Shooting War by Anthony Lappé and illustrated by Dan Goldman, published Nov 2007 by Grand Central Publishing is a hardcover graphic novel that is best described as media and political satire that taps into the “what if” theory of the politics of the near future, ripped from the headlines of today.
“If citizens are journalists, who will be the audience?”–Shooting War
Shooting War by Lappé started out as a serial in Smith Magazine and was an apparent hit with readers. It’s a political satire of how the world’s political landscape and foreign policy plays out three years from now. The story follows liberal blogger, Jimmy Burns, who overnight becomes a media sensation. He manages to capture a live feed of a Brooklyn Starbucks being blown apart by a suicide bomber right below his apartment building. His feed is then hijacked by a news network and is shown to millions of people around the world; he immediately becomes a popular face with a penchant for being in the right place for trouble. Burns gets his fifteen minutes of fame, gracing every major magazine cover and appearing on Larry King Live.
Burns’s fifteen minutes is extended even longer when he is shortly approached by an executive of Global News, which provides its viewers with 24/7 breaking news on terror. Burns is not a journalist but a civilian with a blog that focuses on corporate corruption. Global News hires him and partners him with a producer who is an Iraqi native and sends him off to Baghdad where he inadvertently becomes a source of propaganda for a jihadist group that no one knows about but who is wanted by the CIA.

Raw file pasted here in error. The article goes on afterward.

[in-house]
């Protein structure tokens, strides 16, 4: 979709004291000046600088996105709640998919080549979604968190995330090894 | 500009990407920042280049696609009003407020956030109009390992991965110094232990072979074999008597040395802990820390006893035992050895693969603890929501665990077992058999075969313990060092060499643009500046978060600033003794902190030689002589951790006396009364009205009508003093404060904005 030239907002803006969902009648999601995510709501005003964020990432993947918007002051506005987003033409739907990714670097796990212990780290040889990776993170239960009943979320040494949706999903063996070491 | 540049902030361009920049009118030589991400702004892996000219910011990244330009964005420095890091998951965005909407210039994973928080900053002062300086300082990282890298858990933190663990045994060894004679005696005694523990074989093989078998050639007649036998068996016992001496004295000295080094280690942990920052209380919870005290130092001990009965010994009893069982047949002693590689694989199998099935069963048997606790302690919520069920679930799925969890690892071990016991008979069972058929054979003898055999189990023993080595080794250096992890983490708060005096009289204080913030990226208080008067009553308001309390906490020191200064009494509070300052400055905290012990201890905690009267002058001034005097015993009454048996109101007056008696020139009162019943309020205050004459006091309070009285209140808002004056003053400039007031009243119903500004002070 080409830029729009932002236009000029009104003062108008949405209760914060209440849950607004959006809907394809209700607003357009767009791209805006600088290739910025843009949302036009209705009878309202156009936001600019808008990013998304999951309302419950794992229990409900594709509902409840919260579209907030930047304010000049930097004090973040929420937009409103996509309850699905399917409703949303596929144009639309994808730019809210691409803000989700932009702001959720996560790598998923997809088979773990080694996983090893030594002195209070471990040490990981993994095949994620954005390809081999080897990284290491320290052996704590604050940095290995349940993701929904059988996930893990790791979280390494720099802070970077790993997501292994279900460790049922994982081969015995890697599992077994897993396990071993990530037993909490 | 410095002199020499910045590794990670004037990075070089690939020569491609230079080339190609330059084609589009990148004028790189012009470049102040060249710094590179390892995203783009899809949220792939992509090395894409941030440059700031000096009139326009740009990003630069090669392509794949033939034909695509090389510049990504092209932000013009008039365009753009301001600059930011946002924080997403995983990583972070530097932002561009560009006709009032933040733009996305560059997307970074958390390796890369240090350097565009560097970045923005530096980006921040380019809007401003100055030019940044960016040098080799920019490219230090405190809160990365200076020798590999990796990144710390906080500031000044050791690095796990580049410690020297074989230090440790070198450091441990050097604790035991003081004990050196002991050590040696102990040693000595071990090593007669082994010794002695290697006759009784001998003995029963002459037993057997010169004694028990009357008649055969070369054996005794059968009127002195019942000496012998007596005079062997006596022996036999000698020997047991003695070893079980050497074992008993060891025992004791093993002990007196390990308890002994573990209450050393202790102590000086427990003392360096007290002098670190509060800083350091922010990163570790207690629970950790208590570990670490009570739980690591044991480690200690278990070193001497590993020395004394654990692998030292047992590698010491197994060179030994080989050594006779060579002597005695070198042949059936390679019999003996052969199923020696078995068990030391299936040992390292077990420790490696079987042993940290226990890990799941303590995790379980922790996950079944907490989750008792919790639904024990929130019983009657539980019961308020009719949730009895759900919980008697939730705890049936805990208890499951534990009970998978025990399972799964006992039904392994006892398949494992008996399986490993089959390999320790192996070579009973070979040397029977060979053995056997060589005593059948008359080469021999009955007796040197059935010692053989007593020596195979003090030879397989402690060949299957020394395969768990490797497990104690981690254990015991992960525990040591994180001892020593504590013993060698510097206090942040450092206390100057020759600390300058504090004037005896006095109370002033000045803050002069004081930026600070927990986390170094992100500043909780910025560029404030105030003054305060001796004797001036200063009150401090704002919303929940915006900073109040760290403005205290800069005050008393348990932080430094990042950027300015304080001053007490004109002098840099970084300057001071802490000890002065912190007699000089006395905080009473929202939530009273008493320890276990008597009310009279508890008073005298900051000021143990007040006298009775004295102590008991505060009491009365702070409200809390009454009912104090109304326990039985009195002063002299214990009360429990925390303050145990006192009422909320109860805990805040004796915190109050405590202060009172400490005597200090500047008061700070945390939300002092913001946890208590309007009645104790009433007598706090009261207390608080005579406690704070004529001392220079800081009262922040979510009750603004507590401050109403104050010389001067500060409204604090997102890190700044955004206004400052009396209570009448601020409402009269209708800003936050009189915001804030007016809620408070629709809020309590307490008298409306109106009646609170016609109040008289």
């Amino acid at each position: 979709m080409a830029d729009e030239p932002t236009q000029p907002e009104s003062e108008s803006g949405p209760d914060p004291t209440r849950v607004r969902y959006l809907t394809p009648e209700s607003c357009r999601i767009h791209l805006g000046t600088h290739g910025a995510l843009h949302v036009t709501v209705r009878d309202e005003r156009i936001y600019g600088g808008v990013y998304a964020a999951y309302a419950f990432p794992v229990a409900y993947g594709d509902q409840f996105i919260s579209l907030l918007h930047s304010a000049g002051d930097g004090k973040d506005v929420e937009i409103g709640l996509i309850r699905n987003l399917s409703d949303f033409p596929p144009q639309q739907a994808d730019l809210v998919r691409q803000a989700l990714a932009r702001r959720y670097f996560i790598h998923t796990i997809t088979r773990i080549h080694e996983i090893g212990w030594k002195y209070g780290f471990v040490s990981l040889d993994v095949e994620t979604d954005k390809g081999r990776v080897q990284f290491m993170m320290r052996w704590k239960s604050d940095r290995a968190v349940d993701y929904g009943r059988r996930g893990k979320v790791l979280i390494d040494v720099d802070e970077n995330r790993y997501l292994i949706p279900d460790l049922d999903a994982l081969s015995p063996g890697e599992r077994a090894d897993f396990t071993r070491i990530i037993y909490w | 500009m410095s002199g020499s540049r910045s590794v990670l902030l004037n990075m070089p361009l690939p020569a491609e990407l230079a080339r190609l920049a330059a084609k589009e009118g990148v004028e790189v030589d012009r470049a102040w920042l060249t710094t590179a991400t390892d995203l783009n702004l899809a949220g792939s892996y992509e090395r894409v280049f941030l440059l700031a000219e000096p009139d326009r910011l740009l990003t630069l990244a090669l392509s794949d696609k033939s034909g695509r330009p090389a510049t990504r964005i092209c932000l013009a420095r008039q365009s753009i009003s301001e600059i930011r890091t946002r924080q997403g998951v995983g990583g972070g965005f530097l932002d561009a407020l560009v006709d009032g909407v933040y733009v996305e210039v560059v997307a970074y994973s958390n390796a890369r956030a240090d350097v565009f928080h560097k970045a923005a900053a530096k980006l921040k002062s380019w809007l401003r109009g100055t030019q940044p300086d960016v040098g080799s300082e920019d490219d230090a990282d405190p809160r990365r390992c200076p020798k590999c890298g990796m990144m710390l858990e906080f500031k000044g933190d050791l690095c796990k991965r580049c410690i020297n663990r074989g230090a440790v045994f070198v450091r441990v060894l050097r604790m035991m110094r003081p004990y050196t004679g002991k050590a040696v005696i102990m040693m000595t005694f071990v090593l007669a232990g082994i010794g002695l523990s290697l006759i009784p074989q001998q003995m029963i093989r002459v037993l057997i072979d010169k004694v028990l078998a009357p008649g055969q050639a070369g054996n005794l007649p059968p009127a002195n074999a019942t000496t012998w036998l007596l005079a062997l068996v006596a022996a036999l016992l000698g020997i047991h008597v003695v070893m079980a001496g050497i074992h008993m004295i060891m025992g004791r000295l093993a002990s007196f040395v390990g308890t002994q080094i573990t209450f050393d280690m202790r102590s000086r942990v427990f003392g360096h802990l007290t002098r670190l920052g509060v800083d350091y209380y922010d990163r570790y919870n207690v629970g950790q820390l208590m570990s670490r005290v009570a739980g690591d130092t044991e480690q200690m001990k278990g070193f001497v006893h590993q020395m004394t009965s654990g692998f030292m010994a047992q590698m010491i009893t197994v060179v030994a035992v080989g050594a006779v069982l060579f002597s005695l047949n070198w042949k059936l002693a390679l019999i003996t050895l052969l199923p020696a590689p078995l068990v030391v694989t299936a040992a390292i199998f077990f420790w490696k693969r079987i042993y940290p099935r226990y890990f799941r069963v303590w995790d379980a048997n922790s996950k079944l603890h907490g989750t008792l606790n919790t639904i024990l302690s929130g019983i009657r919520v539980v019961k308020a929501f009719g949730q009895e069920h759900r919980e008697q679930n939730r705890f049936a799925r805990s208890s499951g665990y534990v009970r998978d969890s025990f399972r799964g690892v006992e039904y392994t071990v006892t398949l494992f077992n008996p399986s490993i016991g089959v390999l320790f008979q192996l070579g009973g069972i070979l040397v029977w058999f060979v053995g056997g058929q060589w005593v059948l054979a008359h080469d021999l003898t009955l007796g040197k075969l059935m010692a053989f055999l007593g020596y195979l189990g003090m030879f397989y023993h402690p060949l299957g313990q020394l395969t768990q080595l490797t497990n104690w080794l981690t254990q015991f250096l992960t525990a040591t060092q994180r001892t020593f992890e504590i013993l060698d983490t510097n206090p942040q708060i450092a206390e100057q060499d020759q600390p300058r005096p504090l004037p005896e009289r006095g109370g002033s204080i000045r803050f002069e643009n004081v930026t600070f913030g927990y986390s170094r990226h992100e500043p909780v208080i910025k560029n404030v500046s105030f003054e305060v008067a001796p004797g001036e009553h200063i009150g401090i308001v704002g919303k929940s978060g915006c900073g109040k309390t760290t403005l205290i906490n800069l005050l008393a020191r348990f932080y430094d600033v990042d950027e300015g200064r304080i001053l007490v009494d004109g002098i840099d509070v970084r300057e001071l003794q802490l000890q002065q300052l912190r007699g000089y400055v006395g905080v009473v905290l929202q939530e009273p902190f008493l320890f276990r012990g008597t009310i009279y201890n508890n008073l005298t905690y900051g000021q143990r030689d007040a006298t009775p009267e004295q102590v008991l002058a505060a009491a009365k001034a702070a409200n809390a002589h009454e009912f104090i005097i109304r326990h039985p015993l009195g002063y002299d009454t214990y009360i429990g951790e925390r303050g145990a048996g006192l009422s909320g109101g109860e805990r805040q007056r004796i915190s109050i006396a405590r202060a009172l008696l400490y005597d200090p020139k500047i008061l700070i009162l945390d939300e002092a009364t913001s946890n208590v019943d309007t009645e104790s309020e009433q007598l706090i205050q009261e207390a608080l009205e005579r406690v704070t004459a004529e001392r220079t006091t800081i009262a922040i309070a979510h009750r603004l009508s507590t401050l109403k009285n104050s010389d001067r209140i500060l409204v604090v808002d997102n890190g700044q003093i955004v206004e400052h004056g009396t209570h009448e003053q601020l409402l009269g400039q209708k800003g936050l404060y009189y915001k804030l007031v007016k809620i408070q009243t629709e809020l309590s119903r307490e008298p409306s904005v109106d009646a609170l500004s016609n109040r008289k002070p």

Meanwhile, under McCain’s watch, the war in Iraq is vamped up a notch, sending in more troops to battle insurgents. His foreign policies are more of the same failures from the Bush administration. Pretty much more of the same news torn from the headlines of today especially with McCain’s winning the White House fracturing the Republican Party.[g]
The story is quite thought provoking in highlighting the media’s role in glamorizing violence. I know I am speaking to the choir when I say that there is no such thing as an independent media source. The news is always unbalanced, filtered and watered down for public consumption. While the graphic novel makes some serious claims and arguments concerning America’s foreign policy and political climate – there are some humorous moments to lighten things up a bit. The artwork is digital, innovative and quite amazing to look at. The author gives us plenty of familiar media faces like Anderson Cooper and Larry King from CNN and even Bill O’Reilly from Fox News. There’s more humor to be found in Jimmy Burn’s blog entries and his cover story by The New York magazine.
I liked Jimmy Burns. He is passionate in his cause and quite innocent when he begins to cover the war. After being sent to Iraq, however, his innocence (as expected) was shattered. He becomes disillusioned by the actions of US troops and the real war that is being fought overseas that no one dares report about. The authors make it clear that the war has loss of life from both sides.
To wrap things up, I enjoyed the ending and closed this book with a sigh. I know many readers don’t care for political satire but I couldn’t resist. I know for myself I don’t really care to discuss politics on this blog but this graphic novel just screamed my name and it didn’t hurt that it received a starred review from Publisher’s Weekly. My grade, B.